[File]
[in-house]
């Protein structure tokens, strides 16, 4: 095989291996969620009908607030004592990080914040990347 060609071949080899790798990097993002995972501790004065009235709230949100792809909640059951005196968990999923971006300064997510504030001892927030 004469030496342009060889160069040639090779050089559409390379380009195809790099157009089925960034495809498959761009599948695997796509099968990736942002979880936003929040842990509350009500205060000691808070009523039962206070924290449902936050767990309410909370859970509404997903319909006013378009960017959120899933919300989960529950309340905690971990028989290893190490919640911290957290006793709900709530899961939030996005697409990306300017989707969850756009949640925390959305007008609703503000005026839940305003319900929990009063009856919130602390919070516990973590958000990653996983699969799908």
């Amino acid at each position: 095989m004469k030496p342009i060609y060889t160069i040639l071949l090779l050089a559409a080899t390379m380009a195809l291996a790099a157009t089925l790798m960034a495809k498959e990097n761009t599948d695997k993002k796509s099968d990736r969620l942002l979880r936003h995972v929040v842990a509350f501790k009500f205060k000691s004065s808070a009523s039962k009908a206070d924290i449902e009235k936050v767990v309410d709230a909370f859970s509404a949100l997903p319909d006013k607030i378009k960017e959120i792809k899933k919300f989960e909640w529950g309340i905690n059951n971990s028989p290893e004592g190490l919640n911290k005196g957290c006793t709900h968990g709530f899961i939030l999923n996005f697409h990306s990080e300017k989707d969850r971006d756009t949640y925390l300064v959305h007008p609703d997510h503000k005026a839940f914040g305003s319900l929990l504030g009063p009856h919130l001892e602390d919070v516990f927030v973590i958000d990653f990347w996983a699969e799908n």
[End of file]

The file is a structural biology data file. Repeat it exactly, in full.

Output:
[in-house]
């Protein structure tokens, strides 16, 4: 095989291996969620009908607030004592990080914040990347 060609071949080899790798990097993002995972501790004065009235709230949100792809909640059951005196968990999923971006300064997510504030001892927030 004469030496342009060889160069040639090779050089559409390379380009195809790099157009089925960034495809498959761009599948695997796509099968990736942002979880936003929040842990509350009500205060000691808070009523039962206070924290449902936050767990309410909370859970509404997903319909006013378009960017959120899933919300989960529950309340905690971990028989290893190490919640911290957290006793709900709530899961939030996005697409990306300017989707969850756009949640925390959305007008609703503000005026839940305003319900929990009063009856919130602390919070516990973590958000990653996983699969799908």
């Amino acid at each position: 095989m004469k030496p342009i060609y060889t160069i040639l071949l090779l050089a559409a080899t390379m380009a195809l291996a790099a157009t089925l790798m960034a495809k498959e990097n761009t599948d695997k993002k796509s099968d990736r969620l942002l979880r936003h995972v929040v842990a509350f501790k009500f205060k000691s004065s808070a009523s039962k009908a206070d924290i449902e009235k936050v767990v309410d709230a909370f859970s509404a949100l997903p319909d006013k607030i378009k960017e959120i792809k899933k919300f989960e909640w529950g309340i905690n059951n971990s028989p290893e004592g190490l919640n911290k005196g957290c006793t709900h968990g709530f899961i939030l999923n996005f697409h990306s990080e300017k989707d969850r971006d756009t949640y925390l300064v959305h007008p609703d997510h503000k005026a839940f914040g305003s319900l929990l504030g009063p009856h919130l001892e602390d919070v516990f927030v973590i958000d990653f990347w996983a699969e799908n």